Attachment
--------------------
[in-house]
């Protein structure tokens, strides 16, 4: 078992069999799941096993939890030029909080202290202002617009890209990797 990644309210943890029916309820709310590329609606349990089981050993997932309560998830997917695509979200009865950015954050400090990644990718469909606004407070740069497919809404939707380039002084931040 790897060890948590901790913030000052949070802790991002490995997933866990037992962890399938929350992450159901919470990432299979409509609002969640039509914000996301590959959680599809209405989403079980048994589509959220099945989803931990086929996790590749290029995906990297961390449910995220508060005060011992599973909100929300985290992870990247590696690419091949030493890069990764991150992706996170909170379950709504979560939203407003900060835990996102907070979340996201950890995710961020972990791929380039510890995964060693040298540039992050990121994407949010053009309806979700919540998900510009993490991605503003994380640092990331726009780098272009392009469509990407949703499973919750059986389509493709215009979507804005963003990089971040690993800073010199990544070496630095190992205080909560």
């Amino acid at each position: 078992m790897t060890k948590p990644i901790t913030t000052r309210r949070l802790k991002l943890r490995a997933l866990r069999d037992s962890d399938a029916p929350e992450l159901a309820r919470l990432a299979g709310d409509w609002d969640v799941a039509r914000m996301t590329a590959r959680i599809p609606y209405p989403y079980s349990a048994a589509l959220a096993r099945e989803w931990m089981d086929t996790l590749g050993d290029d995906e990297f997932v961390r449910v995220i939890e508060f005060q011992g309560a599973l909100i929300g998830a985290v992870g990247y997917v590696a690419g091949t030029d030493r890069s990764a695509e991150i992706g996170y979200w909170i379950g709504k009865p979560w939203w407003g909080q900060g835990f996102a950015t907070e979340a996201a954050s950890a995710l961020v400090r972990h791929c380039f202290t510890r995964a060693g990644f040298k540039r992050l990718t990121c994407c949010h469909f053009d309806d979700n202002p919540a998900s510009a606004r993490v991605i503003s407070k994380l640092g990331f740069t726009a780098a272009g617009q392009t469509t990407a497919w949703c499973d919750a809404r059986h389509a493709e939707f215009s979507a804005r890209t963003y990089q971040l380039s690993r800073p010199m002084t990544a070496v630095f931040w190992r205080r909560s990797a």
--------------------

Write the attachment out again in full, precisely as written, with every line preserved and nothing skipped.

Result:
[in-house]
């Protein structure tokens, strides 16, 4: 078992069999799941096993939890030029909080202290202002617009890209990797 990644309210943890029916309820709310590329609606349990089981050993997932309560998830997917695509979200009865950015954050400090990644990718469909606004407070740069497919809404939707380039002084931040 790897060890948590901790913030000052949070802790991002490995997933866990037992962890399938929350992450159901919470990432299979409509609002969640039509914000996301590959959680599809209405989403079980048994589509959220099945989803931990086929996790590749290029995906990297961390449910995220508060005060011992599973909100929300985290992870990247590696690419091949030493890069990764991150992706996170909170379950709504979560939203407003900060835990996102907070979340996201950890995710961020972990791929380039510890995964060693040298540039992050990121994407949010053009309806979700919540998900510009993490991605503003994380640092990331726009780098272009392009469509990407949703499973919750059986389509493709215009979507804005963003990089971040690993800073010199990544070496630095190992205080909560």
């Amino acid at each position: 078992m790897t060890k948590p990644i901790t913030t000052r309210r949070l802790k991002l943890r490995a997933l866990r069999d037992s962890d399938a029916p929350e992450l159901a309820r919470l990432a299979g709310d409509w609002d969640v799941a039509r914000m996301t590329a590959r959680i599809p609606y209405p989403y079980s349990a048994a589509l959220a096993r099945e989803w931990m089981d086929t996790l590749g050993d290029d995906e990297f997932v961390r449910v995220i939890e508060f005060q011992g309560a599973l909100i929300g998830a985290v992870g990247y997917v590696a690419g091949t030029d030493r890069s990764a695509e991150i992706g996170y979200w909170i379950g709504k009865p979560w939203w407003g909080q900060g835990f996102a950015t907070e979340a996201a954050s950890a995710l961020v400090r972990h791929c380039f202290t510890r995964a060693g990644f040298k540039r992050l990718t990121c994407c949010h469909f053009d309806d979700n202002p919540a998900s510009a606004r993490v991605i503003s407070k994380l640092g990331f740069t726009a780098a272009g617009q392009t469509t990407a497919w949703c499973d919750a809404r059986h389509a493709e939707f215009s979507a804005r890209t963003y990089q971040l380039s690993r800073p010199m002084t990544a070496v630095f931040w190992r205080r909560s990797a």